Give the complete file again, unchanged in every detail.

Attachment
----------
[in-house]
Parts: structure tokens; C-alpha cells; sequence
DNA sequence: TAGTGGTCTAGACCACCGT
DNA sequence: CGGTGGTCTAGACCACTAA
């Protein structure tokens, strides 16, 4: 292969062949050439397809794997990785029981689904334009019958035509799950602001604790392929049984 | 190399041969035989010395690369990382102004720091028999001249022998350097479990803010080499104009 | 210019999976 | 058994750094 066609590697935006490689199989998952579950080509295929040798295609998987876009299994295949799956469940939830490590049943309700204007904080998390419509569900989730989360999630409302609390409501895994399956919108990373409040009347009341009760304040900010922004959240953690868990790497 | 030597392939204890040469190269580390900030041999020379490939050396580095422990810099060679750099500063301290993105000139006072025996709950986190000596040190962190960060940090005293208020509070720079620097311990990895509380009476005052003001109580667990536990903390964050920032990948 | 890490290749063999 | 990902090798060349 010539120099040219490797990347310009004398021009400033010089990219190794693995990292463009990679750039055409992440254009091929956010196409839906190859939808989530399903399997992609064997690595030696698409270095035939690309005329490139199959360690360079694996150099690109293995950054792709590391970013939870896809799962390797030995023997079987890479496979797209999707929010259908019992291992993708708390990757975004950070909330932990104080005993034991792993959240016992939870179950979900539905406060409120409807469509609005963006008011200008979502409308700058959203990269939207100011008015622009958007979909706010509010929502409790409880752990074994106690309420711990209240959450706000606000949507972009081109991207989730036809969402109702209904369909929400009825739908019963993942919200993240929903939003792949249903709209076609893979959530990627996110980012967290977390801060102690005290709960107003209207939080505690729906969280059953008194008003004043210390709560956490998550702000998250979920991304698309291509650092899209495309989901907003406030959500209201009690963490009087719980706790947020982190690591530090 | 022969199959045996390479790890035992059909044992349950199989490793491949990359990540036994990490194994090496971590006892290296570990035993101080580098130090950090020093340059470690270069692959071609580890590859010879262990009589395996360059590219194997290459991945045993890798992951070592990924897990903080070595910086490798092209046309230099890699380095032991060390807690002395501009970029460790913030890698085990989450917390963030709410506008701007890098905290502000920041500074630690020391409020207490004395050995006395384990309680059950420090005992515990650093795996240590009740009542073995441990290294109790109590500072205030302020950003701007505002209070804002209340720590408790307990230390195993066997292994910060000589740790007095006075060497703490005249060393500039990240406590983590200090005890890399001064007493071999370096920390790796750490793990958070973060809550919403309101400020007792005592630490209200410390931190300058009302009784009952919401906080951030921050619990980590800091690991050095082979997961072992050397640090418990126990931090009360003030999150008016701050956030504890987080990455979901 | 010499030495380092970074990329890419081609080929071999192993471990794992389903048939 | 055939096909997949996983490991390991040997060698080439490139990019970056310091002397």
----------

[in-house]
Parts: structure tokens; C-alpha cells; sequence
DNA sequence: TAGTGGTCTAGACCACCGT
DNA sequence: CGGTGGTCTAGACCACTAA
């Protein structure tokens, strides 16, 4: 292969062949050439397809794997990785029981689904334009019958035509799950602001604790392929049984 | 190399041969035989010395690369990382102004720091028999001249022998350097479990803010080499104009 | 210019999976 | 058994750094 066609590697935006490689199989998952579950080509295929040798295609998987876009299994295949799956469940939830490590049943309700204007904080998390419509569900989730989360999630409302609390409501895994399956919108990373409040009347009341009760304040900010922004959240953690868990790497 | 030597392939204890040469190269580390900030041999020379490939050396580095422990810099060679750099500063301290993105000139006072025996709950986190000596040190962190960060940090005293208020509070720079620097311990990895509380009476005052003001109580667990536990903390964050920032990948 | 890490290749063999 | 990902090798060349 010539120099040219490797990347310009004398021009400033010089990219190794693995990292463009990679750039055409992440254009091929956010196409839906190859939808989530399903399997992609064997690595030696698409270095035939690309005329490139199959360690360079694996150099690109293995950054792709590391970013939870896809799962390797030995023997079987890479496979797209999707929010259908019992291992993708708390990757975004950070909330932990104080005993034991792993959240016992939870179950979900539905406060409120409807469509609005963006008011200008979502409308700058959203990269939207100011008015622009958007979909706010509010929502409790409880752990074994106690309420711990209240959450706000606000949507972009081109991207989730036809969402109702209904369909929400009825739908019963993942919200993240929903939003792949249903709209076609893979959530990627996110980012967290977390801060102690005290709960107003209207939080505690729906969280059953008194008003004043210390709560956490998550702000998250979920991304698309291509650092899209495309989901907003406030959500209201009690963490009087719980706790947020982190690591530090 | 022969199959045996390479790890035992059909044992349950199989490793491949990359990540036994990490194994090496971590006892290296570990035993101080580098130090950090020093340059470690270069692959071609580890590859010879262990009589395996360059590219194997290459991945045993890798992951070592990924897990903080070595910086490798092209046309230099890699380095032991060390807690002395501009970029460790913030890698085990989450917390963030709410506008701007890098905290502000920041500074630690020391409020207490004395050995006395384990309680059950420090005992515990650093795996240590009740009542073995441990290294109790109590500072205030302020950003701007505002209070804002209340720590408790307990230390195993066997292994910060000589740790007095006075060497703490005249060393500039990240406590983590200090005890890399001064007493071999370096920390790796750490793990958070973060809550919403309101400020007792005592630490209200410390931190300058009302009784009952919401906080951030921050619990980590800091690991050095082979997961072992050397640090418990126990931090009360003030999150008016701050956030504890987080990455979901 | 010499030495380092970074990329890419081609080929071999192993471990794992389903048939 | 055939096909997949996983490991390991040997060698080439490139990019970056310091002397």